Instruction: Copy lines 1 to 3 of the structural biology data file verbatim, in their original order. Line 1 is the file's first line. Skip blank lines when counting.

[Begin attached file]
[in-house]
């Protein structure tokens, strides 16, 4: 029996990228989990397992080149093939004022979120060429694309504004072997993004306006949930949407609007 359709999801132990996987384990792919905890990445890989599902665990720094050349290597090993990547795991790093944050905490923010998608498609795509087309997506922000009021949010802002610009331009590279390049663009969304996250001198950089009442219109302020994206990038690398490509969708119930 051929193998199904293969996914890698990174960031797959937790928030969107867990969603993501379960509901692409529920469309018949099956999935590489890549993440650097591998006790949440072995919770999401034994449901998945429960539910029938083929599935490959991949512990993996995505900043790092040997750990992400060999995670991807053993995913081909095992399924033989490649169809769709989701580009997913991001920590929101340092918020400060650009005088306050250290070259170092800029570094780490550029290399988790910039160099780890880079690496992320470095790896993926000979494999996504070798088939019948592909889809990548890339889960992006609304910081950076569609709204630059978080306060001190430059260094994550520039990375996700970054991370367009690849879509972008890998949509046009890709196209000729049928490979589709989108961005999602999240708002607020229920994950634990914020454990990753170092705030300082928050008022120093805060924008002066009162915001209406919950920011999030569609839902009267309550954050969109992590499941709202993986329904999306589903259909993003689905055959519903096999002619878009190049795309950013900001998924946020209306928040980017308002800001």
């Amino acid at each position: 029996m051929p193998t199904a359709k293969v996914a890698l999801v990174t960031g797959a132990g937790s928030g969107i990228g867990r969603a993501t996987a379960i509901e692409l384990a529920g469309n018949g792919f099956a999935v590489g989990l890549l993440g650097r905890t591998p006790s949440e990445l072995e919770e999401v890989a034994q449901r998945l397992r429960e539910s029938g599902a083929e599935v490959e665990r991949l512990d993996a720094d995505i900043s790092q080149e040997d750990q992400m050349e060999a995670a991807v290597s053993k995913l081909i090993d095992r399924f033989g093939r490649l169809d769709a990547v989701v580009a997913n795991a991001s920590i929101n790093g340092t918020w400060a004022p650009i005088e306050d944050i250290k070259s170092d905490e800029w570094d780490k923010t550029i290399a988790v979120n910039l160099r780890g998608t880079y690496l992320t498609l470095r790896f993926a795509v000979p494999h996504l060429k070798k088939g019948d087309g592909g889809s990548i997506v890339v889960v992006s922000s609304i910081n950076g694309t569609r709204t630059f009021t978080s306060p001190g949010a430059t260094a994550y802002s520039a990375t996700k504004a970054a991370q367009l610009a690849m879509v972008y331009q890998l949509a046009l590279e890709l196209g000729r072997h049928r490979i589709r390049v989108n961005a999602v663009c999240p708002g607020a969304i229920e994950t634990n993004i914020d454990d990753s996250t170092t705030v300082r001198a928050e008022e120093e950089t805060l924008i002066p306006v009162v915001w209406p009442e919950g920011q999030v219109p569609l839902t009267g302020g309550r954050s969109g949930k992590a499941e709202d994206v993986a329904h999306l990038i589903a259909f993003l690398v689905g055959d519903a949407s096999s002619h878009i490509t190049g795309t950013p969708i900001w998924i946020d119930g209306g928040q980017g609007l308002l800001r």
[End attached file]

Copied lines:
[in-house]
């Protein structure tokens, strides 16, 4: 029996990228989990397992080149093939004022979120060429694309504004072997993004306006949930949407609007 359709999801132990996987384990792919905890990445890989599902665990720094050349290597090993990547795991790093944050905490923010998608498609795509087309997506922000009021949010802002610009331009590279390049663009969304996250001198950089009442219109302020994206990038690398490509969708119930 051929193998199904293969996914890698990174960031797959937790928030969107867990969603993501379960509901692409529920469309018949099956999935590489890549993440650097591998006790949440072995919770999401034994449901998945429960539910029938083929599935490959991949512990993996995505900043790092040997750990992400060999995670991807053993995913081909095992399924033989490649169809769709989701580009997913991001920590929101340092918020400060650009005088306050250290070259170092800029570094780490550029290399988790910039160099780890880079690496992320470095790896993926000979494999996504070798088939019948592909889809990548890339889960992006609304910081950076569609709204630059978080306060001190430059260094994550520039990375996700970054991370367009690849879509972008890998949509046009890709196209000729049928490979589709989108961005999602999240708002607020229920994950634990914020454990990753170092705030300082928050008022120093805060924008002066009162915001209406919950920011999030569609839902009267309550954050969109992590499941709202993986329904999306589903259909993003689905055959519903096999002619878009190049795309950013900001998924946020209306928040980017308002800001």
């Amino acid at each position: 029996m051929p193998t199904a359709k293969v996914a890698l999801v990174t960031g797959a132990g937790s928030g969107i990228g867990r969603a993501t996987a379960i509901e692409l384990a529920g469309n018949g792919f099956a999935v590489g989990l890549l993440g650097r905890t591998p006790s949440e990445l072995e919770e999401v890989a034994q449901r998945l397992r429960e539910s029938g599902a083929e599935v490959e665990r991949l512990d993996a720094d995505i900043s790092q080149e040997d750990q992400m050349e060999a995670a991807v290597s053993k995913l081909i090993d095992r399924f033989g093939r490649l169809d769709a990547v989701v580009a997913n795991a991001s920590i929101n790093g340092t918020w400060a004022p650009i005088e306050d944050i250290k070259s170092d905490e800029w570094d780490k923010t550029i290399a988790v979120n910039l160099r780890g998608t880079y690496l992320t498609l470095r790896f993926a795509v000979p494999h996504l060429k070798k088939g019948d087309g592909g889809s990548i997506v890339v889960v992006s922000s609304i910081n950076g694309t569609r709204t630059f009021t978080s306060p001190g949010a430059t260094a994550y802002s520039a990375t996700k504004a970054a991370q367009l610009a690849m879509v972008y331009q890998l949509a046009l590279e890709l196209g000729r072997h049928r490979i589709r390049v989108n961005a999602v663009c999240p708002g607020a969304i229920e994950t634990n993004i914020d454990d990753s996250t170092t705030v300082r001198a928050e008022e120093e950089t805060l924008i002066p306006v009162v915001w209406p009442e919950g920011q999030v219109p569609l839902t009267g302020g309550r954050s969109g949930k992590a499941e709202d994206v993986a329904h999306l990038i589903a259909f993003l690398v689905g055959d519903a949407s096999s002619h878009i490509t190049g795309t950013p969708i900001w998924i946020d119930g209306g928040q980017g609007l308002l800001r």